Like Rick Steves—With Bombs

So I can now add another entry to my list of  “Places The Luna Family Has Been That Have Later Been Bombed.”  Some people pick up little shot glass or thimble souvenirs to commemorate their travels.  The Luna Family?  We bring back memories of future terrorist sites.

I’m not kidding.

Back in August of 1999 when we first arrived in Russia, the Von Luna Family, ready to sing and frolic their way through the hills of the former Soviet Heartland (note: there are almost no hills in the former Soviet Heartland),  landed in Moscow.  (Second note: Sheremetyevo International Airport in Moscow makes Buffalo International Airport look like the Ritz…). We spent the next day, before training 300 miles east to Nizhny Novgorod where I’d be lecturing for the next year, seeing some of the Moscow sights.  After walking all around Red Square we stopped off—me, the wife, four daughters and grandma—at the glitzy Manezh Mall at the foot of the Red Square  to get out of the heat and get something to eat.  We dined downstairs at the food court, having our first dinner—and only bad meal–of our stay at a little Russian takeout.  We finished eating and walked back to our hotel, the Belgrad, out on the Garden Ring Road.  Walking up the pedestrian shopping street, the Arbat, we heard all these sirens going off.  Reaching the Ring Road we saw dozens of official vehicles, lights flashing, going by.  We got back up into our rooms and turned on the TV.

A bomb had just exploded in downtown Moscow.  By the Kremlin.  In the Manezh Mall.  In the food court. It went off about twenty minutes after we had left.  The next time I was in the mall—about a month later—I could see from the repair work where the bomb had gone off—about twenty feet from where we’d been sitting.  While we were blissfully enjoying a bad meal an explosive device had been ticking down a few yards away.  The blast injured dozens of people.

I didn’t take it personally.  I didn’t think whomever placed the bomb was gunning for one lowly American community college professor and his family.  A radical anti-consumerist group claimed responsibility for the blast the next day, claiming they were protesting the corrupting influence of Western consumerism on the Russian spirit.  A few days later bigger bombs ripped through three apartment complexes in three Russian cities killing almost three hundred people.  The Yeltsin government blamed Chechen terrorists for the apartment bombings as well, belatedly, for the Moscow mall blast.  The second Chechen War had begun.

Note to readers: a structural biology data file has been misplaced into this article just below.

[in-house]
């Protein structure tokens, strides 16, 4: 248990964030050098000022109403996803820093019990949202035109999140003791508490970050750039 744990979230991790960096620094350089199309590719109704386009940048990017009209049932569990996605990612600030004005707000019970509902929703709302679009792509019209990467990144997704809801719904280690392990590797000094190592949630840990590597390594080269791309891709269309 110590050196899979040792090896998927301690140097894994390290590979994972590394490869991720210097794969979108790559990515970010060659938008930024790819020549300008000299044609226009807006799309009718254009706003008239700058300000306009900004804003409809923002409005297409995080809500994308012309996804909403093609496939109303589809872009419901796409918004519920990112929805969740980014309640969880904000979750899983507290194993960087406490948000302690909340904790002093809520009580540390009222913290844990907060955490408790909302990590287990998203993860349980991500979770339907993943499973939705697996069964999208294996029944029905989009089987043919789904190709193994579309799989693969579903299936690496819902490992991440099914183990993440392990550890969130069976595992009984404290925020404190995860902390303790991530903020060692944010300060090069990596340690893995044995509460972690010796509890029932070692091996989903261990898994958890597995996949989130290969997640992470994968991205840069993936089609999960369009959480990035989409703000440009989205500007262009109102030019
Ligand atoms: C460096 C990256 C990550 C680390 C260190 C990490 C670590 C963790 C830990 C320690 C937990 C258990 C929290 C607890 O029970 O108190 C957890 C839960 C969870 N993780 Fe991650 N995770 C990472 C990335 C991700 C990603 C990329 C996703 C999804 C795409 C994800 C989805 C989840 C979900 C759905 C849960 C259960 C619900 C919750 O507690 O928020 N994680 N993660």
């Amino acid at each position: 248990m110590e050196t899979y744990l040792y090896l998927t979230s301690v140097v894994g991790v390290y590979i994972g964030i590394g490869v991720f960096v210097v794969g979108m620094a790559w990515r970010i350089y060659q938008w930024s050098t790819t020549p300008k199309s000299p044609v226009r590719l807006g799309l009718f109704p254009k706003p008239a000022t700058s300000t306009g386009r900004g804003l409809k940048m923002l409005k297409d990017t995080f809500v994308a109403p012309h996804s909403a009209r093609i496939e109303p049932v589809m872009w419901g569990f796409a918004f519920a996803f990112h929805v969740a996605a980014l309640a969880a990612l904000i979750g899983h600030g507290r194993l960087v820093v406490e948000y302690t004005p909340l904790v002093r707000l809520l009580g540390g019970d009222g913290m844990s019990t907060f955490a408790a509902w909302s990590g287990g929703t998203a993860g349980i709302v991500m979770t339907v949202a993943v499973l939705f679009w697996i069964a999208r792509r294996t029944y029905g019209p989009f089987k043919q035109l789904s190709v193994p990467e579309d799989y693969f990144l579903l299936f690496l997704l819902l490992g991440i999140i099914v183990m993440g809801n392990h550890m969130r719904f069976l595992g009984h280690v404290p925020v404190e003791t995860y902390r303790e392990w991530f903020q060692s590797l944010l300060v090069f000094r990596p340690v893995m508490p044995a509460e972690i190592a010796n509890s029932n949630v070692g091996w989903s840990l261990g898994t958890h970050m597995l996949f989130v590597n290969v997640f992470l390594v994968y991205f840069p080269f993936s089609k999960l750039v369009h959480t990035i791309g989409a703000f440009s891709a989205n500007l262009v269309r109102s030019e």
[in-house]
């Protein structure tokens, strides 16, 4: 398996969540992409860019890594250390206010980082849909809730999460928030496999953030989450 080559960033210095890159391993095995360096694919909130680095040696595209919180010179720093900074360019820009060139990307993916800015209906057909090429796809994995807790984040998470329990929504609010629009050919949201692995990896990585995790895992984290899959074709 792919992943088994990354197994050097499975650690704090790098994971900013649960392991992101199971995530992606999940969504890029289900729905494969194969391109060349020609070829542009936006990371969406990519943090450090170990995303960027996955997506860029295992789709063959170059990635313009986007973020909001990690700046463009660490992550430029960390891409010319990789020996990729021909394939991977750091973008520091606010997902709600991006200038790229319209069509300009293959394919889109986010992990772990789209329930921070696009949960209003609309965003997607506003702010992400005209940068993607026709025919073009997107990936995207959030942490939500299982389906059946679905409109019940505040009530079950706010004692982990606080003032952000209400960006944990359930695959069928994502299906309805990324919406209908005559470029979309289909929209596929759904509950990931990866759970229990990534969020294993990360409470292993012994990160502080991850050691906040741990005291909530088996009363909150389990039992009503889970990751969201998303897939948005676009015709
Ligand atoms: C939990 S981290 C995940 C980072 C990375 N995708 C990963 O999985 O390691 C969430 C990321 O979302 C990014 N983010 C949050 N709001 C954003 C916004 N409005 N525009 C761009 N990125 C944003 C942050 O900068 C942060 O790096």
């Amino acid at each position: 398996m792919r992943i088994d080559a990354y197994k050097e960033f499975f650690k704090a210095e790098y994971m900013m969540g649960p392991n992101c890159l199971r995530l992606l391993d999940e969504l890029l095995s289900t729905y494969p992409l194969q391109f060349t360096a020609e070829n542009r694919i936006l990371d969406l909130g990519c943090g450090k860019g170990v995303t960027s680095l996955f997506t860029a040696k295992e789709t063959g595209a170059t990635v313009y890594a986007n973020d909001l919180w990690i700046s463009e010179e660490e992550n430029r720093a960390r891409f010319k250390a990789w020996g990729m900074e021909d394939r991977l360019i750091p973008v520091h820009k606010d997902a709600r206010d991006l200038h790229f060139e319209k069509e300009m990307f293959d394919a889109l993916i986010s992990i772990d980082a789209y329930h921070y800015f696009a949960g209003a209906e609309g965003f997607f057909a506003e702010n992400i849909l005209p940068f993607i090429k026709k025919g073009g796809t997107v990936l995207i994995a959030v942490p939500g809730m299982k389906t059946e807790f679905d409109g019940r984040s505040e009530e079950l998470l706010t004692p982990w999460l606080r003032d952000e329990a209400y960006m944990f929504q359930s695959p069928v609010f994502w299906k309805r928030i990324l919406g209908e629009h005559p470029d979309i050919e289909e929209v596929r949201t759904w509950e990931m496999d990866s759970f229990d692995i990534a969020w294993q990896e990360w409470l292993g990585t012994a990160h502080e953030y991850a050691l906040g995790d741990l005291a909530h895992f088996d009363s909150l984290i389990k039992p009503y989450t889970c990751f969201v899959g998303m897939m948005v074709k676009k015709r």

Since then we can put pins in “look what just blew up” map for both the March, 2004 Madrid train station (we were there summer 2000) and the 2005 Edgware  Road Tube Station bombing (we stayed in London about three blocks from the station during the summer of 2004, using it daily.)

Now I can add Monday’s  terrorist bombing at the Moscow Lubyanka metro station.  My daughter and I passed through the station several times in 1999/2000 during one of our many forays into Moscow that year.   Detsky Mir (Children’s World) Moscow’s premier department store for kids—a truly wondrous place—is just off the station.  So is the infamous Lubyanka—the KGB’s notorious headquarters into whose bowels thousands of prisoners disappeared ‘nere to be seen again.

(I always found that juxtaposition:  a wonderful children’s department store across the street from a heinous secret police headquarters to particularly apropos in underscoring the contradictions that  are Russia.  That and the way  the GUM Mall—the ultimate symbol of western capitalist consumerism—is reflected in the polished granite of Lenin’s tomb. Or the fact that, in Nizhny, there was a big prison directly across the street from the University I taught at. )

So, if your planning a trip any time soon you might want to run your itinerary by me to see if we Lunas have been there.  If we have, there seems to me more than an outside chance that it might blow up…


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